our personal resources. Can we do what is necessary to respond
effectively? Is there a real chance for success? We can encourage
children to be courageous for their age. However, we must also emphasize
the importance of thinking about the situation before responding.
In an emergency, this thinking can take place in mere seconds. So
in The Ring of Valor we encourage children to "Be an
Everyday Hero With a Smart Heart."
The Bear represents finding
the strength to control fear and other strong emotions. Strength
refers to the capacity of a person to summon the courage to learn
from fear, grief, and other intense emotions and then quiet the
impulse to flee. Courage is an expression of a person's free will.
The Ram represents committing
oneself fully to honorable action. Thinking and feeling are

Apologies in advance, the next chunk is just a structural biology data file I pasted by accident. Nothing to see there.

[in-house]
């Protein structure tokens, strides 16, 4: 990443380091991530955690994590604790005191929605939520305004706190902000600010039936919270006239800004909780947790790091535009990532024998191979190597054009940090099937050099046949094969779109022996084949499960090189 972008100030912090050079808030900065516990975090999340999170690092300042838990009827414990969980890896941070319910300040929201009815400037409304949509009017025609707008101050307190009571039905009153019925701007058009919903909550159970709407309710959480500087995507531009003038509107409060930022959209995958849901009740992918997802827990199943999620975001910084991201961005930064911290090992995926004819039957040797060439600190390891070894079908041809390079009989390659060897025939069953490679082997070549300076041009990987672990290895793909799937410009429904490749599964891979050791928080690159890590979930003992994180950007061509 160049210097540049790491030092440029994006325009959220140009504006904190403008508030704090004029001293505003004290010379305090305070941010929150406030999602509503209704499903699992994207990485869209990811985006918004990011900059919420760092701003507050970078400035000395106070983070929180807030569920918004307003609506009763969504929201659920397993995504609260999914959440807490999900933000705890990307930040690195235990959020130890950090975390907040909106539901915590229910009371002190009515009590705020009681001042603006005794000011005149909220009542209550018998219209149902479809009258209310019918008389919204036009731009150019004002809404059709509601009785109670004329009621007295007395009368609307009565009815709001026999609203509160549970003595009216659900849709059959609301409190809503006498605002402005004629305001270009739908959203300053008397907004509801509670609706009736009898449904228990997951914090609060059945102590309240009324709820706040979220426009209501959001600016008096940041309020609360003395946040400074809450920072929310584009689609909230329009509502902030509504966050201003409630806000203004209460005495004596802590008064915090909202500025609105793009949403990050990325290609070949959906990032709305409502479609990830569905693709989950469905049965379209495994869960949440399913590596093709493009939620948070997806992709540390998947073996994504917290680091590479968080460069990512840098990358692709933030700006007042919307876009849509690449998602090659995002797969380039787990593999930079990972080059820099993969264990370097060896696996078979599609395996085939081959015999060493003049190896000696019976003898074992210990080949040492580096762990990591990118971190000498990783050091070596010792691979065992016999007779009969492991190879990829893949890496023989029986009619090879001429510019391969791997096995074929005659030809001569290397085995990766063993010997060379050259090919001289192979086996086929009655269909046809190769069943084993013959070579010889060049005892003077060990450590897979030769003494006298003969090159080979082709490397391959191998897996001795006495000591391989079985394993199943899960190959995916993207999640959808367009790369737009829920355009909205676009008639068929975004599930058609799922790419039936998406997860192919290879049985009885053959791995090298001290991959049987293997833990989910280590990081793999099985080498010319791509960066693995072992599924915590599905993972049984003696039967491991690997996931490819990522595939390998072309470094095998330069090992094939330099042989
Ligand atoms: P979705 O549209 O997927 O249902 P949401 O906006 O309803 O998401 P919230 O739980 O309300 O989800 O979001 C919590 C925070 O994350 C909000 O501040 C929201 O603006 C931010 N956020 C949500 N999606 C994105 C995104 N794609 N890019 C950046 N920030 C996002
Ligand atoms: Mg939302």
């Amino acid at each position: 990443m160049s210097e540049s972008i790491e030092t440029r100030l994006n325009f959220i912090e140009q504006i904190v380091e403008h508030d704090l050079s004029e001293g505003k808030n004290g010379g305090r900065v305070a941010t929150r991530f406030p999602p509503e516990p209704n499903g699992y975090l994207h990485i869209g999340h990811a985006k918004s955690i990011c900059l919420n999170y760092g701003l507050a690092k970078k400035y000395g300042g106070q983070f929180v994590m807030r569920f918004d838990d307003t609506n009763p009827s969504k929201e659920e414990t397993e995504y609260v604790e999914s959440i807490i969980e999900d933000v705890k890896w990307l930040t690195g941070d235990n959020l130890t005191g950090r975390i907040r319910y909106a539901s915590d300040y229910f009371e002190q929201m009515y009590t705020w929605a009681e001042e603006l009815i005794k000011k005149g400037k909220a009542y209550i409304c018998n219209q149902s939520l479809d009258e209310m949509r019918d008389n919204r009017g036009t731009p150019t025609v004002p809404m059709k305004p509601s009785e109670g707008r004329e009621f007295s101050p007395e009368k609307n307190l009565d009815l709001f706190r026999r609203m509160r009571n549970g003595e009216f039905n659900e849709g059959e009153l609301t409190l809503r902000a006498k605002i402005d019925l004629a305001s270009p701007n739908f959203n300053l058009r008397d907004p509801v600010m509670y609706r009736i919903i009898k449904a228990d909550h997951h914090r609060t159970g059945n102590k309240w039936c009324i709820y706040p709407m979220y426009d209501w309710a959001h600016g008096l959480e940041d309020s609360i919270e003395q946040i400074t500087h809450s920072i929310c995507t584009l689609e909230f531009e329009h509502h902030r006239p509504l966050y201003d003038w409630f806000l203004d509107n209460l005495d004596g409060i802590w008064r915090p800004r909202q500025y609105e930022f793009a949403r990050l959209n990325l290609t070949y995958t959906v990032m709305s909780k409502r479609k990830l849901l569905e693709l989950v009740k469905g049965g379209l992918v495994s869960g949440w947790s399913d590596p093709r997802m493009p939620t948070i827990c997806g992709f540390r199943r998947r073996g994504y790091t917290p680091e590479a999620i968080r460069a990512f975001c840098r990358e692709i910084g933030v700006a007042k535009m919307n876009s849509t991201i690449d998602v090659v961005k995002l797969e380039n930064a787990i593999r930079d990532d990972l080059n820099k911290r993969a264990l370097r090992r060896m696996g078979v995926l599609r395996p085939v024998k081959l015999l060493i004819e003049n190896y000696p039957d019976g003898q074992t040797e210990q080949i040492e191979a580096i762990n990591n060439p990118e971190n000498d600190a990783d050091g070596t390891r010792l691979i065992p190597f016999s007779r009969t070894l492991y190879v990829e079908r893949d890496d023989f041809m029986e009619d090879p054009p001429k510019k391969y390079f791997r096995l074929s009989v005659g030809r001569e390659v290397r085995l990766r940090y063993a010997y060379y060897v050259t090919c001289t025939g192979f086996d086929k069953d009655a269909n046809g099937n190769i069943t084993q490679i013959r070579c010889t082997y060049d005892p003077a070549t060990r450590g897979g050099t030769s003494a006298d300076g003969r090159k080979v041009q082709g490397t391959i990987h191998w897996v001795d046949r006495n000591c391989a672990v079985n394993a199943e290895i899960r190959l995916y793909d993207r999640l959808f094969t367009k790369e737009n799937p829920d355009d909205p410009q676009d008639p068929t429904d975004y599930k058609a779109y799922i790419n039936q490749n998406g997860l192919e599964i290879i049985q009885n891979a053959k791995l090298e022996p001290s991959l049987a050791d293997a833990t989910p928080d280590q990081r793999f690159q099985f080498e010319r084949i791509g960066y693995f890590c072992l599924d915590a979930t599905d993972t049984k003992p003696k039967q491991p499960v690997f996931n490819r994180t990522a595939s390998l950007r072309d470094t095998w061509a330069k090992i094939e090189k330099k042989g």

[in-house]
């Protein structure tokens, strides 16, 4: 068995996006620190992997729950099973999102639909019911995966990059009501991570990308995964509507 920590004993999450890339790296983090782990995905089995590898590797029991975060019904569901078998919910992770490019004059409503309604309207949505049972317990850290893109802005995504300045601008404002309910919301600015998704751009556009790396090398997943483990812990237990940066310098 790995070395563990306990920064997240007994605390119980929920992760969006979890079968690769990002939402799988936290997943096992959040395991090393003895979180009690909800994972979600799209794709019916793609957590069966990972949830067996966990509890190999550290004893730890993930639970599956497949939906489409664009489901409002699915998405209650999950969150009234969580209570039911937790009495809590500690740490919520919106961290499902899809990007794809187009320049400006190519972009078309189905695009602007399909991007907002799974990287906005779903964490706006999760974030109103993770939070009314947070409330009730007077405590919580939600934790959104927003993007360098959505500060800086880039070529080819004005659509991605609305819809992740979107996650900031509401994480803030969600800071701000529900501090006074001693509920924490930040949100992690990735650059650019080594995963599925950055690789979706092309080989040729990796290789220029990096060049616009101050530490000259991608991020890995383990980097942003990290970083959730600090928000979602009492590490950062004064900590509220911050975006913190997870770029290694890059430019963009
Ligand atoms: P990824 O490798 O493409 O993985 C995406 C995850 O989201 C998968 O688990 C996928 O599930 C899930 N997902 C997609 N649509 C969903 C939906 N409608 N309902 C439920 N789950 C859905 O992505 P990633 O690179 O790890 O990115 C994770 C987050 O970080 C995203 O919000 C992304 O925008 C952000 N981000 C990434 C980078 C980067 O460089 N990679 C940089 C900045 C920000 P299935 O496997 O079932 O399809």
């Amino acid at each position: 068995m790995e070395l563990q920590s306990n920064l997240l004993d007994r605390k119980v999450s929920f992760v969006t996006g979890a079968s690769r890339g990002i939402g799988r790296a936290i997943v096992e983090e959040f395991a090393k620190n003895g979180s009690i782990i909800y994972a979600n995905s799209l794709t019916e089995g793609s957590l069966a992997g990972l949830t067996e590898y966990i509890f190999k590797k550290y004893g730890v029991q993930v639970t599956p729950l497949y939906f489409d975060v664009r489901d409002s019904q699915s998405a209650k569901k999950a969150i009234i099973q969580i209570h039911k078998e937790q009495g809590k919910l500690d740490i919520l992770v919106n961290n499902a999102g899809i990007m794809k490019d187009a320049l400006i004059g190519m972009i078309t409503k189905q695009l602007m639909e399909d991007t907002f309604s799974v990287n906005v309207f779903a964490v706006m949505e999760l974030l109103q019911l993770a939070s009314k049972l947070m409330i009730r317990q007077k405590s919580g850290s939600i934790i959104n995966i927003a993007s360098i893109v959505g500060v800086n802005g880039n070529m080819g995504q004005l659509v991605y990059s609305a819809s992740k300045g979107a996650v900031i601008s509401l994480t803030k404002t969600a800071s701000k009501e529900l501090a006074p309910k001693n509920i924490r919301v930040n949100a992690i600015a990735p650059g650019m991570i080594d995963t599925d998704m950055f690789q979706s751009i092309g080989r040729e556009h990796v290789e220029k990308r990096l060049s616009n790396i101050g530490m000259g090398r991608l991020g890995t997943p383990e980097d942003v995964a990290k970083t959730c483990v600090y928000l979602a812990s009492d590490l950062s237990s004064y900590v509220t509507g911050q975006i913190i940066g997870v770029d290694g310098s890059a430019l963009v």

critical but have to be expressed in action. The first four elements
take place within us. The real test of heroism is putting what we
know and feel into action.
We use animals to represent the elements of heroism because they
are familiar and are easier to remember than abstract comments.
See the Animals as metaphors
page in the Description section for more information.
Included in The Ring of Valor website are resources for
teachers, parents, and other caregivers to use with 10-12-year-olds
the word "hero" a male referent?
Historically, the words "hero" and "heroine"
have been used to refer to male and female individuals. We use one
word, hero, to refer to all individuals who have displayed heroic
behavior. The word "heroine" as a referent to a female
courage is dropping out of our discourse because, in part, because
of the word's other meaning. In addition, using two different words